Article Update

Tuesday, December 1, 2020




Sperm retrieval techniques collect sperm from organs within the male genital tract. Developed in 1985, ten years before the description of intracytoplasmic sperm injection (ICSI), sperm retrieval combined with in vitro fertilization (IVF) and ICSI allow severely infertile men the opportunity for fatherhood. Candidate organs for sperm retrieval include the vas deferens, epididymis, and testicle in obstructed men and the testis in nonobstructive azoospermic men. Although it is not difficult to retrieve sperm from men with normal sperm production, it can be very difficult to find sperm in men with testicular failure and nonobstructive azoospermia.

Patients with congenital or acquired obstruction of the excurrent ductal system at the level of the prostate or the pelvic portions of the vas deferens are candidates for vasal sperm aspiration. Also included are men with ejaculatory failure due to diabetes or spinal cord injury. Vasal aspiration is performed either coincident with, or a day in advance of, IVF egg retrieval and is undertaken in a manner similar to a vasectomy. Through a scrotal puncture, the vas deferens is identified. Using optical magnification, a small incision or puncture is made in the delicate wall of the vas deferens until the lumen is entered. Sperm and fluid are aspirated and, after sufficient sperm are obtained, the vas deferens wall is closed microsurgically; no closure is needed for a puncture vasotomy. Vasal sperm is the most “mature” or fertilizable of all retrieved sperm, having passed through epididymal maturation. This is reflected in the fact that pregnancies have been achieved with vasal sperm and intrauterine insemination (IUI) and IVF without ICSI. Epididymal sperm aspiration is performed when the vas is either absent, such as with congenital absence of the vas deferens (CAVD), or is scarred from prior surgery, trauma, or infection. Two different approaches to epididymal sperm aspiration are microscopic epididymal sperm aspiration (MESA), in which the epididymis is explored microsurgically and sperm aspirated from individual epididymal tubules, and percutaneous epididymal sperm aspiration (PESA), in which sperm are aspirated blindly from the epididymis after percutaneous puncture. The most important difference between these techniques is that individual epididymal tubules are sampled for sperm with MESA, but multiple epididymal tubules are sampled with PESA; thus, the overall yield and bankability of sperm is less with PESA than MESA. As epididymal sperm are not as “mature” as vasal sperm, they require IVF-ICSI for pregnancy success.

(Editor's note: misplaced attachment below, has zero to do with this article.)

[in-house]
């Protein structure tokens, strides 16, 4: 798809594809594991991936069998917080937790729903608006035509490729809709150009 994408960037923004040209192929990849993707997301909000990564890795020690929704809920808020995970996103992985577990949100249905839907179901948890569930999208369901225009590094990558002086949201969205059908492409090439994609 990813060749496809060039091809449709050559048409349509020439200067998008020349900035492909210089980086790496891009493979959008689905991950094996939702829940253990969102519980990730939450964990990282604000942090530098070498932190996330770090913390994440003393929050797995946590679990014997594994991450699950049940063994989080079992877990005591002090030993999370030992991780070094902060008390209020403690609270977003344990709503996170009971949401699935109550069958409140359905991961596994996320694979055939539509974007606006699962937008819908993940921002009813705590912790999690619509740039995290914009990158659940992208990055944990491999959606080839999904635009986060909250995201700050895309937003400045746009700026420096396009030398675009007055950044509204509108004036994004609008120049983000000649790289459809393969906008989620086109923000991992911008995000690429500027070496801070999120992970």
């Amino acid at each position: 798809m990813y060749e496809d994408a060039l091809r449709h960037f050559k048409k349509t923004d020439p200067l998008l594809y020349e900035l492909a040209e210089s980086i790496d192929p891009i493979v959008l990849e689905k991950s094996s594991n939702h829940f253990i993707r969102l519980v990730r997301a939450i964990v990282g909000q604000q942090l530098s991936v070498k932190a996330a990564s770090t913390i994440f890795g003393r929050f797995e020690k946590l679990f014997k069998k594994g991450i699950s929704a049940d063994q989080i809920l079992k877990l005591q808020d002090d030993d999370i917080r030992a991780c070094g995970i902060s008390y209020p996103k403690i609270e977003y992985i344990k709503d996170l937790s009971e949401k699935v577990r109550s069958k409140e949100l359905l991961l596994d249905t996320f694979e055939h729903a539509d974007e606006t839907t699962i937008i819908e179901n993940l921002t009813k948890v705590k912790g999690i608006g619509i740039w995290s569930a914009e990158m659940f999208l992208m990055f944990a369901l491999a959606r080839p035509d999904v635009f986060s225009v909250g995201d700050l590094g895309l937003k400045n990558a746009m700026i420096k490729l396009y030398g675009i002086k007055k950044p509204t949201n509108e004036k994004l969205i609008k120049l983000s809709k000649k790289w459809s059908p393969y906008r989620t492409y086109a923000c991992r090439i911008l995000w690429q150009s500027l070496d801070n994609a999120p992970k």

The newest of the three sperm aspiration techniques, testicular sperm retrieval, was first reported in 1993, one year after ICSI. It demonstrated that sperm do not have to “mature” and pass through the epididymis to be able to fertilize an egg (with ICSI). Testicular sperm extraction is indicated for “obstructed” patients and is also useful for many men with nonobstructive azoospermia. In obstructed men, testis sperm can be retrieved by needle aspiration (TESA) or percutaneous or open surgical biopsy (TESE). TESA involves holding the testis with the epididymis located posteriorly followed by insertion of a hollow needle (16- to 23-gauge) into the testis through the stretched skin of the scrotum.

In men with nonobstructive azoospermia, testis biopsy (TESE) is usually needed to retrieve sufficient sperm for IVF-ICSI. To improve the likelihood of finding sperm, a multibiopsy TESE has been described in which many biopsies are taken until enough sperm are obtained. A variant of multibiopsy TESE is microdissection TESE, which involves taking multiple testis biopsies through a large incision that exposes the entire testis parenchyma. With an operating microscope, the entire bed of testis tissue is examined for sperm-containing seminiferous tubules that are larger in diameter and more opaque, or whiter, than tubules without active spermatogenesis.

Fine-needle aspiration map-directed TESE employs a diagnostic mapping procedure (see Plate 5-6) to guide subsequent sperm retrieval for IVF-ICSI. Information obtained from the map “directs” the TESE, taking advantage of the a priori knowledge that sperm are present in nonobstructive azoospermic men before IVF-ICSI. Depending on the location, density, and quantity of sperm found on the map, sperm retrieval may involve TESA, TESE, or microdissection TESE. The ability to freeze and thaw retrieved sperm is a significant advance in the care of azoospermic men. It simplifies the timing and orchestration of fertility procedures, adds convenience to reproductive urologists’ schedules, and allows multiple opportunities to conceive with IVF-ICSI without repeating surgical sperm retrieval.

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